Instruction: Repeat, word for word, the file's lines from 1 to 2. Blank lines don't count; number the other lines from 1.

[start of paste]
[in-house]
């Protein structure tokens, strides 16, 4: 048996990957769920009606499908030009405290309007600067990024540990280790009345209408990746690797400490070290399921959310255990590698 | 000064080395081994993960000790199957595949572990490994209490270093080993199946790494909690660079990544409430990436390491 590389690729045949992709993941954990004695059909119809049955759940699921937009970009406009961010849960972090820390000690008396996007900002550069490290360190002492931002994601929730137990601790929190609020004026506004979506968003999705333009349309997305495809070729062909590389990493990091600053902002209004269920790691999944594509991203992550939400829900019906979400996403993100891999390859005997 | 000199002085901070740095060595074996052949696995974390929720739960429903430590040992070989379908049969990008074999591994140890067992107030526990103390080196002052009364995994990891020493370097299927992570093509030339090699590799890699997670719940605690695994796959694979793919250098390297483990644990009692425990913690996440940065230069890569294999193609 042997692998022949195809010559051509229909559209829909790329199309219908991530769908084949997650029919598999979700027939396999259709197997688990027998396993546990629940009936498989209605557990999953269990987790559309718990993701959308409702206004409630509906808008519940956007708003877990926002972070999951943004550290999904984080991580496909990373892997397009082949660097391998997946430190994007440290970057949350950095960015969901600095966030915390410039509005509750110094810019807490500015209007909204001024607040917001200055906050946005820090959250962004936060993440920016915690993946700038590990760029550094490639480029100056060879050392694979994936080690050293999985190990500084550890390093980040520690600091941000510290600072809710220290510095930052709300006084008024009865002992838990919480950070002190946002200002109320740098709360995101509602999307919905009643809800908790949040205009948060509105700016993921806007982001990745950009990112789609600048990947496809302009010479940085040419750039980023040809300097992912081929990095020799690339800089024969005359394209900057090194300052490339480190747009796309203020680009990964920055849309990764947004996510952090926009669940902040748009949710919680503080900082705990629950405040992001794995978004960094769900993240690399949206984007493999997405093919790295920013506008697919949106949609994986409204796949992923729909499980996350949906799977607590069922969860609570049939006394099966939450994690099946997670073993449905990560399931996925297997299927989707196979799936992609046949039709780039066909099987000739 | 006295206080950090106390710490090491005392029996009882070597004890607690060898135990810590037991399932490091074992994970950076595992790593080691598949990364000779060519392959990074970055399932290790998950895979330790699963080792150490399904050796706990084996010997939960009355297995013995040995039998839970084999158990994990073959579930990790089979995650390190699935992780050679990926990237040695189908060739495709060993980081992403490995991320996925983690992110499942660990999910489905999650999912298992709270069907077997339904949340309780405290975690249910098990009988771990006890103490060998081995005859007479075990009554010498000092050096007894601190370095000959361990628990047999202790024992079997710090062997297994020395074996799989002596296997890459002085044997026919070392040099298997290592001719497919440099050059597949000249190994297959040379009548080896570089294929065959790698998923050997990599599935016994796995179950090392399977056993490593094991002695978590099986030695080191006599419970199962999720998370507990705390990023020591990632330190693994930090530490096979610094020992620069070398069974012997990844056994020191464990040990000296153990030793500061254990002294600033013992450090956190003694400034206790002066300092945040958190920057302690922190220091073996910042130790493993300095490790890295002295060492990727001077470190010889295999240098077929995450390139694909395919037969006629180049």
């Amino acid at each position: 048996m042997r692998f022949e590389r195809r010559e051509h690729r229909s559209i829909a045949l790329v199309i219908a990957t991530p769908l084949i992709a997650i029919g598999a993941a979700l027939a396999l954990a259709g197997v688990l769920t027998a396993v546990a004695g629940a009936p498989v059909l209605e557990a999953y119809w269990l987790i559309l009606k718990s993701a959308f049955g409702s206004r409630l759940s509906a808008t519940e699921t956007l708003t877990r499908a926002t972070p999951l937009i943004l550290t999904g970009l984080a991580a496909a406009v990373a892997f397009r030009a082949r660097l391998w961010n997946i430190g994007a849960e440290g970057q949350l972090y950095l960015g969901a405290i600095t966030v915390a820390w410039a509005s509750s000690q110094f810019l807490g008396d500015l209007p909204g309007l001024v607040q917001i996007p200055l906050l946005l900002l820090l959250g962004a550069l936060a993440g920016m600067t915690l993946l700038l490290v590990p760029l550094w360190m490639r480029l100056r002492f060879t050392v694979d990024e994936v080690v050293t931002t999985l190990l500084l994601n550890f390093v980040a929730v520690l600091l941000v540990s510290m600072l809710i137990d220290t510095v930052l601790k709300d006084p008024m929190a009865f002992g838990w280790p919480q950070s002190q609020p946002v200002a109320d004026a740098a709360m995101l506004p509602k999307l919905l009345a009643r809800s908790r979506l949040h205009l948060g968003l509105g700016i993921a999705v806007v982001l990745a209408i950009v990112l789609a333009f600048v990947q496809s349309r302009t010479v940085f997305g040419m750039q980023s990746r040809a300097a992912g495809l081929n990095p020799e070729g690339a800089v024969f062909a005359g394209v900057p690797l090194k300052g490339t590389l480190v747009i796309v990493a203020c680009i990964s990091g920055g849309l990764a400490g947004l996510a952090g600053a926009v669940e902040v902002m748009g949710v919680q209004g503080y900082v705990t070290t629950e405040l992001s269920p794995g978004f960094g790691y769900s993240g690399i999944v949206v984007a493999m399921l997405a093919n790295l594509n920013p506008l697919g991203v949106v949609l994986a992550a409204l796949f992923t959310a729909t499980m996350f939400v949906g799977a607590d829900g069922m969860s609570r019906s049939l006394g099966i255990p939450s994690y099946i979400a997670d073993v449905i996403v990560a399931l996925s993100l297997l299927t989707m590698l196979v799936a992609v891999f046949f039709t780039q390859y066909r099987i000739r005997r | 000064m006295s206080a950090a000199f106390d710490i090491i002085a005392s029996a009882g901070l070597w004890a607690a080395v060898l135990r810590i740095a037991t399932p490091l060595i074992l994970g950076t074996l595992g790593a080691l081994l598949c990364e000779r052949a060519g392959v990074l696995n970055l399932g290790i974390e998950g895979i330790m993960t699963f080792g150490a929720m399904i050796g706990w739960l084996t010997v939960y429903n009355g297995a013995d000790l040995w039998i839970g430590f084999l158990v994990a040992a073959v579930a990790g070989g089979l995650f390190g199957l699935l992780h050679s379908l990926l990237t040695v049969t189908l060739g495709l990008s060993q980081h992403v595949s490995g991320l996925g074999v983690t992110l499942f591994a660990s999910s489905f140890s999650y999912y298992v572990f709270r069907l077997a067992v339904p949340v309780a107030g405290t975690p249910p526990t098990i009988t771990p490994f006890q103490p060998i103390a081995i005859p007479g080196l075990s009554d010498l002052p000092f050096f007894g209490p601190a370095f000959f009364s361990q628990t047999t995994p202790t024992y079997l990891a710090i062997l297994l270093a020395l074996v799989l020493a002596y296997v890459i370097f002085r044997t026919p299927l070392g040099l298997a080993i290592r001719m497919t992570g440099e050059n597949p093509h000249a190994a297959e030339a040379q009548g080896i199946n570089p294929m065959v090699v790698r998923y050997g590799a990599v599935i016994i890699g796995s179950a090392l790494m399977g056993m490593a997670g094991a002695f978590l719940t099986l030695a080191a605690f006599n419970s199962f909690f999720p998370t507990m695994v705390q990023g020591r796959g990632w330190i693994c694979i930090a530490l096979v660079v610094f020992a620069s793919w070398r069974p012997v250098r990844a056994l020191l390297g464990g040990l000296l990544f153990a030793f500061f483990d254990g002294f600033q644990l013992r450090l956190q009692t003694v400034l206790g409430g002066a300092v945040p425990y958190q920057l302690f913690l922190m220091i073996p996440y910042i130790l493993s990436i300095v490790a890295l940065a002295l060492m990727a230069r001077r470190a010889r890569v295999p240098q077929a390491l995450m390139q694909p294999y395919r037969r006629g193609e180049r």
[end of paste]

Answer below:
[in-house]
């Protein structure tokens, strides 16, 4: 048996990957769920009606499908030009405290309007600067990024540990280790009345209408990746690797400490070290399921959310255990590698 | 000064080395081994993960000790199957595949572990490994209490270093080993199946790494909690660079990544409430990436390491 590389690729045949992709993941954990004695059909119809049955759940699921937009970009406009961010849960972090820390000690008396996007900002550069490290360190002492931002994601929730137990601790929190609020004026506004979506968003999705333009349309997305495809070729062909590389990493990091600053902002209004269920790691999944594509991203992550939400829900019906979400996403993100891999390859005997 | 000199002085901070740095060595074996052949696995974390929720739960429903430590040992070989379908049969990008074999591994140890067992107030526990103390080196002052009364995994990891020493370097299927992570093509030339090699590799890699997670719940605690695994796959694979793919250098390297483990644990009692425990913690996440940065230069890569294999193609 042997692998022949195809010559051509229909559209829909790329199309219908991530769908084949997650029919598999979700027939396999259709197997688990027998396993546990629940009936498989209605557990999953269990987790559309718990993701959308409702206004409630509906808008519940956007708003877990926002972070999951943004550290999904984080991580496909990373892997397009082949660097391998997946430190994007440290970057949350950095960015969901600095966030915390410039509005509750110094810019807490500015209007909204001024607040917001200055906050946005820090959250962004936060993440920016915690993946700038590990760029550094490639480029100056060879050392694979994936080690050293999985190990500084550890390093980040520690600091941000510290600072809710220290510095930052709300006084008024009865002992838990919480950070002190946002200002109320740098709360995101509602999307919905009643809800908790949040205009948060509105700016993921806007982001990745950009990112789609600048990947496809302009010479940085040419750039980023040809300097992912081929990095020799690339800089024969005359394209900057090194300052490339480190747009796309203020680009990964920055849309990764947004996510952090926009669940902040748009949710919680503080900082705990629950405040992001794995978004960094769900993240690399949206984007493999997405093919790295920013506008697919949106949609994986409204796949992923729909499980996350949906799977607590069922969860609570049939006394099966939450994690099946997670073993449905990560399931996925297997299927989707196979799936992609046949039709780039066909099987000739 | 006295206080950090106390710490090491005392029996009882070597004890607690060898135990810590037991399932490091074992994970950076595992790593080691598949990364000779060519392959990074970055399932290790998950895979330790699963080792150490399904050796706990084996010997939960009355297995013995040995039998839970084999158990994990073959579930990790089979995650390190699935992780050679990926990237040695189908060739495709060993980081992403490995991320996925983690992110499942660990999910489905999650999912298992709270069907077997339904949340309780405290975690249910098990009988771990006890103490060998081995005859007479075990009554010498000092050096007894601190370095000959361990628990047999202790024992079997710090062997297994020395074996799989002596296997890459002085044997026919070392040099298997290592001719497919440099050059597949000249190994297959040379009548080896570089294929065959790698998923050997990599599935016994796995179950090392399977056993490593094991002695978590099986030695080191006599419970199962999720998370507990705390990023020591990632330190693994930090530490096979610094020992620069070398069974012997990844056994020191464990040990000296153990030793500061254990002294600033013992450090956190003694400034206790002066300092945040958190920057302690922190220091073996910042130790493993300095490790890295002295060492990727001077470190010889295999240098077929995450390139694909395919037969006629180049």